Raw food diet is a natural asthma remedy that addresses asthma problems at the root. Many people with long term asthma do not realize that the root cause of their asthma could be simply due to their diet. In today’s modern, fast-paced world, the daily diet of most people consist mainly of processed foods. Instead of wholesome foods, we eat processed carbohydrates in our diets. And that, unknowingly to our society, is the root cause of many illnesses and diseases, which are the manifestation of a poor diet, including asthma.

Medical treatment can only help to provide you with short term relief from asthma. Medical drugs can help to treat the symptoms of your asthma and perhaps, in emergency cases, to provide instant relief that may help to save your life through artificial means of stimulating and opening your breathing airways to allow in oxygen into your lungs. However, it is not a long term and holistic cure. Knowing this fact, one of the things that we can do instantly for the sake of our health, is to change our daily diet.

Raw food diet is a diet that primarily consists of uncooked fruits and vegetables. Occasionally, you may have some nuts and seeds added to the meal. Many people who tried this diet consistently after some time found that their asthma attacks had reduced in frequency and that the intensity of it had lessened.

They also found that they felt stronger and healthier in general, whether it is asthma due to allergies or work related asthma. They no longer succumbed to chronic fatigue and suffer those terrible coughs and wheezing that used to keep them up all night.

There are some myths that forms a barrier to starting a raw food diet. First of all, you do not have to be eating 100% raw foods in order to receive the benefits of it. There are plenty of people who receive relief from their problems by going to a diet that is 70% raw or even 50% raw. It still may be a little bit of a transition, however, so here’s one way for you to be able to handle it.

Instead of switching over suddenly to raw food entirely, allow your body to get accustomed to the diet change slowly by adding in raw food into your meals. The extra raw food added will automatically make you eat less of the unhealthy processed foods portion. Try adding a salad, some fruits or vegetables into every meal.

Raw Diet: Forbidden Foods

Are you following a raw food diet? There are lots of people who eat raw food because they want to make sure that they get all the essential nutrients included in the food. There is lots of food which loses its nutrients once it is cooked. This is the reason why you need to eat them in their raw form.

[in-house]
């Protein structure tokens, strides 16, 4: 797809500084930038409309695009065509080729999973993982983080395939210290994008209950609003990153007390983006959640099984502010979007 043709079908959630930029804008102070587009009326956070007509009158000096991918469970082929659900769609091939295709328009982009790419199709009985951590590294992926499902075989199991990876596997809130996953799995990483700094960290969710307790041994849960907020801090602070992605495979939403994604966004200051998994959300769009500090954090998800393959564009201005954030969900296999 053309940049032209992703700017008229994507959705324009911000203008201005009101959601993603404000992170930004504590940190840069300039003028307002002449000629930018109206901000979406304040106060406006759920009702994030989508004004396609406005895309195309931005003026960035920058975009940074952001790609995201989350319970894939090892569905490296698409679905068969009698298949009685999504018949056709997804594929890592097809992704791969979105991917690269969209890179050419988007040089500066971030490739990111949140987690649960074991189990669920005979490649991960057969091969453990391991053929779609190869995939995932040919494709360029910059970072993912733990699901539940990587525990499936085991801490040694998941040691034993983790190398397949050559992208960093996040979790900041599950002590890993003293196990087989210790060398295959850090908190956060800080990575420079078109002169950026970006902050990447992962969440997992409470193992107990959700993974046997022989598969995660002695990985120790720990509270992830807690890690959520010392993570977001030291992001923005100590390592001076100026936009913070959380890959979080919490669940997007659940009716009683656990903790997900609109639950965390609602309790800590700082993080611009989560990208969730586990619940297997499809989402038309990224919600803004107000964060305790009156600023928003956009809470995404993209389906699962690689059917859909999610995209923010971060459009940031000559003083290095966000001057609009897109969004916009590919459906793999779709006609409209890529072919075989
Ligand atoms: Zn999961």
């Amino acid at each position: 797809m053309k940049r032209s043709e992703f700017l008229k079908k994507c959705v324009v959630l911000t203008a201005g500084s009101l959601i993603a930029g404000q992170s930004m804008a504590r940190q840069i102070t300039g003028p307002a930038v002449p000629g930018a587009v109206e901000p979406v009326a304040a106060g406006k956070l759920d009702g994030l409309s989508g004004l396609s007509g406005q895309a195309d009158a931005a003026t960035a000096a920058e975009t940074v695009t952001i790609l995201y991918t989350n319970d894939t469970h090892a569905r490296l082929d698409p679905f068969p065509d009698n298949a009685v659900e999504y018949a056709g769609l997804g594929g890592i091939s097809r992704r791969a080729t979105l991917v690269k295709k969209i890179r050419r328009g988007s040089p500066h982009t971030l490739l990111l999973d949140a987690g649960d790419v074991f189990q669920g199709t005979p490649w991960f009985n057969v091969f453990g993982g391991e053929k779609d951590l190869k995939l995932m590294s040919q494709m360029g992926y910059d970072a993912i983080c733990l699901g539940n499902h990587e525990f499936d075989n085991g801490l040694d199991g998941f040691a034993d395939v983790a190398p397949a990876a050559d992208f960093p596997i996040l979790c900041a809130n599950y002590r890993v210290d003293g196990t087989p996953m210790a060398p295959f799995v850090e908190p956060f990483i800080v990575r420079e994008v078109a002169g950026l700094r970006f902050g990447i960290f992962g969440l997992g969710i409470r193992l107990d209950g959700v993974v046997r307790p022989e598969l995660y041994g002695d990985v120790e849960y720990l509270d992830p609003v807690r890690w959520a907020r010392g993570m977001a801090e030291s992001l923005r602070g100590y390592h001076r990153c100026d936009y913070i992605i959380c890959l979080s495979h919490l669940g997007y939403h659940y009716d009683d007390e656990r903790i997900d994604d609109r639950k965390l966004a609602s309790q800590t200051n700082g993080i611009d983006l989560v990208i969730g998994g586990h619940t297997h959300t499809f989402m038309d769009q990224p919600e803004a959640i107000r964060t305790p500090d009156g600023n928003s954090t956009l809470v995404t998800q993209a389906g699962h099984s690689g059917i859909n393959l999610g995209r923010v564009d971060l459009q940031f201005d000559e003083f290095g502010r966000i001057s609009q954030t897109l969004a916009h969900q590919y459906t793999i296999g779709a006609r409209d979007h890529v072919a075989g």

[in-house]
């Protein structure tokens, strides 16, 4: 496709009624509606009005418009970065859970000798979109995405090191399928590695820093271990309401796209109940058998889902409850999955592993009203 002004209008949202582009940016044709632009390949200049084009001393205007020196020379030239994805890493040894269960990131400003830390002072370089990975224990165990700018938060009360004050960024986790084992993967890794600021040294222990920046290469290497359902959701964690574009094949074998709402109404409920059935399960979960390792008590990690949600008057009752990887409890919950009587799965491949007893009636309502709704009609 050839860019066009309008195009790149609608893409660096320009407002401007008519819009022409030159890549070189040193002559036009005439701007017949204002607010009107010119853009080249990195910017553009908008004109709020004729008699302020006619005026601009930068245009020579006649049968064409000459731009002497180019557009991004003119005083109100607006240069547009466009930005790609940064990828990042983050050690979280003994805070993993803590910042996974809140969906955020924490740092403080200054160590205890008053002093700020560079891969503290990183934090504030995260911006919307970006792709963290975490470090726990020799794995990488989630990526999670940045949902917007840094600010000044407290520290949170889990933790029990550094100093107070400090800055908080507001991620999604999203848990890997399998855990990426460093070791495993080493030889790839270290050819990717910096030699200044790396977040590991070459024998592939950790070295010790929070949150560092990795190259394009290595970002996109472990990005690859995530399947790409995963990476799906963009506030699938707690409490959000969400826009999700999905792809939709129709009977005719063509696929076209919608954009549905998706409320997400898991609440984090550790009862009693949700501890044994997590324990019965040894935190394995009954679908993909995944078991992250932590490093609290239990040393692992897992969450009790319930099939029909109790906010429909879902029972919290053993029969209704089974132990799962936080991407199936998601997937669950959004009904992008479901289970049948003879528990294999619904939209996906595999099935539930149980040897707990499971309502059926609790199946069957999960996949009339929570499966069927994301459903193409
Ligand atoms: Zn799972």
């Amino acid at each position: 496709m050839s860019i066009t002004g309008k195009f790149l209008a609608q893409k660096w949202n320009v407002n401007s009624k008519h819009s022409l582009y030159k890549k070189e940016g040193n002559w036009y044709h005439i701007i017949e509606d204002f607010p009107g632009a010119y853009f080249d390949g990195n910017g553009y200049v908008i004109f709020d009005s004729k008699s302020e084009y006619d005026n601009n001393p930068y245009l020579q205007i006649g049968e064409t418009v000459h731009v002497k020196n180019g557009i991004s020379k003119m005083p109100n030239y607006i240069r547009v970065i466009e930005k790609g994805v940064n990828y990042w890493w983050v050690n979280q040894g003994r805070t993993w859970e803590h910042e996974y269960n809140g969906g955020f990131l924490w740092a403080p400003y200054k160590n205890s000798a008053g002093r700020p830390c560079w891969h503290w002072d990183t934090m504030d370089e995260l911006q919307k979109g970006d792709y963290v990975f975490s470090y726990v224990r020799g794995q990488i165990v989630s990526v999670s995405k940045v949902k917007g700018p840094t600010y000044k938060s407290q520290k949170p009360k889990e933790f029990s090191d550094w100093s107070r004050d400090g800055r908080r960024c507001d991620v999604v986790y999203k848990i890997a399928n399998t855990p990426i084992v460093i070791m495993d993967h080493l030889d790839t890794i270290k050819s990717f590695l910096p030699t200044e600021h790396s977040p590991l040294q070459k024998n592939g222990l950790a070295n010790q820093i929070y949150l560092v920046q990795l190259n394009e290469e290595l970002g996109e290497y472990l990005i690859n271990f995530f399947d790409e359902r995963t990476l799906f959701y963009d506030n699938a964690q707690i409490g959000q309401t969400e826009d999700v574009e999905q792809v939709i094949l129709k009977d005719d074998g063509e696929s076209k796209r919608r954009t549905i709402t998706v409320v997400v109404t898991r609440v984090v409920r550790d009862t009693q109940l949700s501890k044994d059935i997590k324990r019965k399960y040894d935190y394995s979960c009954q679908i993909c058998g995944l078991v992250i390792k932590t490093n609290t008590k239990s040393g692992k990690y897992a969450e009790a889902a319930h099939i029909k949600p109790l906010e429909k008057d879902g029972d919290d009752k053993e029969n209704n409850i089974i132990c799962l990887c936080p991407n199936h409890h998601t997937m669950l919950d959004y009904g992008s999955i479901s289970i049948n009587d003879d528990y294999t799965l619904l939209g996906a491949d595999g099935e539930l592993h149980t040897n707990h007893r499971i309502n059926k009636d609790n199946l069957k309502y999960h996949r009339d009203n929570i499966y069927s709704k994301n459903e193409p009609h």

Some of the nutritionists believe that a person must have at least 95 percent of their daily food in the raw form. There are lots of vegetables and fruits which are applicable in this kind of a diet.

On the other hand there are certain foods which are not applicable in the raw diet. These foods cannot be eaten raw due to a number of reasons. Some of these foods even contain a certain amount of toxin.

You need to get rid of the toxic element by cooking the food. It is very important to collect the list of forbidden foods which cannot be eaten in the raw form. Plants are often attacked by animals. They do not have the capability to run away from them.

This is the reason why they have some inbuilt mechanism which helps to protect them from danger. These plants usually defend themselves with the help of certain biochemical. These toxins can be removed by cooking this kind of food.

When you provide high heat the natural toxins are destroyed and hence they can be eaten without worry. But you should make sure that you avoid eating these foods in their raw form if you want to avoid injury, illness as well as death. Some of the forbidden foods are:

• Kidney Beans are the first food that you need to avoid eating raw. When this food is raw it contains a toxic element called phytohaemagglutinin. You might not get poisoned unless you eat these kidney beans in a larger quantity. But if you eat them raw they might cause problems like diarrhea, nausea and vomiting. So to avoid these problems always cook the kidney beans well before eating.

• Parsnips are the other thing which you should never eat in its raw form. This is a root vegetable which is resembles carrot. This vegetable contains the toxic called psoralens. This toxic is actually potent light activated carcinogens and mutagens. This vegetable is rich in vitamins and minerals and can provide lots of nutrition when cooked.

• Taro should not be eaten raw. This is actually a leafy vegetable which is not much popular in the western world. This item contains trypsin and lectins which can be toxic for your body. This is the reason why having a raw food diet with it.